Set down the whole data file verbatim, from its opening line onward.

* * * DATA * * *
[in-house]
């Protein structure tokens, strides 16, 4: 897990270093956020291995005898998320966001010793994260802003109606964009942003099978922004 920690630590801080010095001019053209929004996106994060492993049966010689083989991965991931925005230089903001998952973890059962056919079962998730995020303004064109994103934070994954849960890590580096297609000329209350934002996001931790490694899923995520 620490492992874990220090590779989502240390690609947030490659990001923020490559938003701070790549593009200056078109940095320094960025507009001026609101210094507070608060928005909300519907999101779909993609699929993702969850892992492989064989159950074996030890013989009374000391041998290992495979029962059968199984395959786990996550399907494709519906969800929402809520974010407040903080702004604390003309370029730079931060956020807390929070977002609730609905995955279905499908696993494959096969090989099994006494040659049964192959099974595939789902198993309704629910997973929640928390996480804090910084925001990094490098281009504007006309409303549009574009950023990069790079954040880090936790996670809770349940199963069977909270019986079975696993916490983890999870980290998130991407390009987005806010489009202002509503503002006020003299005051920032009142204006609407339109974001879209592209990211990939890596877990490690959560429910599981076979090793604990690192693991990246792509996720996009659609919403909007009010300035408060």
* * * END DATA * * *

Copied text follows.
[in-house]
């Protein structure tokens, strides 16, 4: 897990270093956020291995005898998320966001010793994260802003109606964009942003099978922004 920690630590801080010095001019053209929004996106994060492993049966010689083989991965991931925005230089903001998952973890059962056919079962998730995020303004064109994103934070994954849960890590580096297609000329209350934002996001931790490694899923995520 620490492992874990220090590779989502240390690609947030490659990001923020490559938003701070790549593009200056078109940095320094960025507009001026609101210094507070608060928005909300519907999101779909993609699929993702969850892992492989064989159950074996030890013989009374000391041998290992495979029962059968199984395959786990996550399907494709519906969800929402809520974010407040903080702004604390003309370029730079931060956020807390929070977002609730609905995955279905499908696993494959096969090989099994006494040659049964192959099974595939789902198993309704629910997973929640928390996480804090910084925001990094490098281009504007006309409303549009574009950023990069790079954040880090936790996670809770349940199963069977909270019986079975696993916490983890999870980290998130991407390009987005806010489009202002509503503002006020003299005051920032009142204006609407339109974001879209592209990211990939890596877990490690959560429910599981076979090793604990690192693991990246792509996720996009659609919403909007009010300035408060």